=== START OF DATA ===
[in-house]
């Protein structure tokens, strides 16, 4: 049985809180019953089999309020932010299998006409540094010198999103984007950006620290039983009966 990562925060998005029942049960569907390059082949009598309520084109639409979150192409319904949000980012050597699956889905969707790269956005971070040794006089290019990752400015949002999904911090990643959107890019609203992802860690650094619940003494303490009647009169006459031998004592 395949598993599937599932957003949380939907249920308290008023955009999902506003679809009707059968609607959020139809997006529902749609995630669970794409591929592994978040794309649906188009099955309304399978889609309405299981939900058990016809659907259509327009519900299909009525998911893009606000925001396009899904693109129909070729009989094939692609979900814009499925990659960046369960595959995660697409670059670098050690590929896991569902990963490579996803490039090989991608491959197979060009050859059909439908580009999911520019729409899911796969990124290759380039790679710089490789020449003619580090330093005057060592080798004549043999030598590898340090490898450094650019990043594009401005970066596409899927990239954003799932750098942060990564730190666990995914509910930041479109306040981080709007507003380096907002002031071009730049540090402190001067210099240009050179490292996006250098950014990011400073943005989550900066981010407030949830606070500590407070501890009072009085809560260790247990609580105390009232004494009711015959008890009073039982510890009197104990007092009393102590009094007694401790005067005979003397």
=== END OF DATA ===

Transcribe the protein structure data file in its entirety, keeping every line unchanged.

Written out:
[in-house]
């Protein structure tokens, strides 16, 4: 049985809180019953089999309020932010299998006409540094010198999103984007950006620290039983009966 990562925060998005029942049960569907390059082949009598309520084109639409979150192409319904949000980012050597699956889905969707790269956005971070040794006089290019990752400015949002999904911090990643959107890019609203992802860690650094619940003494303490009647009169006459031998004592 395949598993599937599932957003949380939907249920308290008023955009999902506003679809009707059968609607959020139809997006529902749609995630669970794409591929592994978040794309649906188009099955309304399978889609309405299981939900058990016809659907259509327009519900299909009525998911893009606000925001396009899904693109129909070729009989094939692609979900814009499925990659960046369960595959995660697409670059670098050690590929896991569902990963490579996803490039090989991608491959197979060009050859059909439908580009999911520019729409899911796969990124290759380039790679710089490789020449003619580090330093005057060592080798004549043999030598590898340090490898450094650019990043594009401005970066596409899927990239954003799932750098942060990564730190666990995914509910930041479109306040981080709007507003380096907002002031071009730049540090402190001067210099240009050179490292996006250098950014990011400073943005989550900066981010407030949830606070500590407070501890009072009085809560260790247990609580105390009232004494009711015959008890009073039982510890009197104990007092009393102590009094007694401790005067005979003397």